There's no reason to suspect that he can, officially, override the Hogwarts Board of Governors. For all intents and purposes, Hogwarts seems to function as a private school - it seems that it must meet the requirements of the Ministry but there's no reason to suspect the Ministry of Magical Britain has any more say over Hogwarts hiring practices and internal operations than Congress or the President have over a private school in the US.
That's not to say the Minister (or even the Ministry) is incapable of doing such a thing - in later books, they legislate specific powers over the school. That said, those powers they give themselves are given by legislation that (presumably) must pass some sort of overview or be voted upon. The times we see it mandated are times when the government is (and is supposed to be seen as) overstepping its bounds.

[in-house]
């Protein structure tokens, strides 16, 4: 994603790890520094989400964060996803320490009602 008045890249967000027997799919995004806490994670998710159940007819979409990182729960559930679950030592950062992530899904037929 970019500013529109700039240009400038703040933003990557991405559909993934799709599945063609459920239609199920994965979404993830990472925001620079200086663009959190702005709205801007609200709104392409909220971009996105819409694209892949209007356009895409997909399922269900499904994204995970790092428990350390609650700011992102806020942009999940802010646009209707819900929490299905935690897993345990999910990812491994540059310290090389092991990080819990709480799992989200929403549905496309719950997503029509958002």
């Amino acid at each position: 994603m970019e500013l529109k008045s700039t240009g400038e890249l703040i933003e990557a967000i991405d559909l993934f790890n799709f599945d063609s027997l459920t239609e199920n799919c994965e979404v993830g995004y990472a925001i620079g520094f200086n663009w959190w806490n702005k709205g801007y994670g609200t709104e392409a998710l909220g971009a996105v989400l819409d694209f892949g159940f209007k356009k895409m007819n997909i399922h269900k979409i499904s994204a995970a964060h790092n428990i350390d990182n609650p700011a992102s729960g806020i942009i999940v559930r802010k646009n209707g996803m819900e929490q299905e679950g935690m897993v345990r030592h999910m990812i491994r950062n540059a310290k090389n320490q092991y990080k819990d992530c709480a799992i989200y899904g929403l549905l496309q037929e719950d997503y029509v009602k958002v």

It's certainly possible that the Minister of Magic, as an important political figure who (in theory) has the support of a majority of the population, could influence such things. Important politicians tend to be wealthy and have powerful friends, many of whom owe them favors or who would like favors owed. In this case, however, Lucious Malfoy is similarly powerful and capable of exerting pressure, has a more strongly vested interest in a particular outcome, and the Minister (Fudge) is both under his sway and extremely weak.
So, to sum up: NO, the Ministry can't really make such determinations, until they give themselves that power (likely illegally) and Fudge is incapable of standing up to the will of Malfoy to make it happen anyway.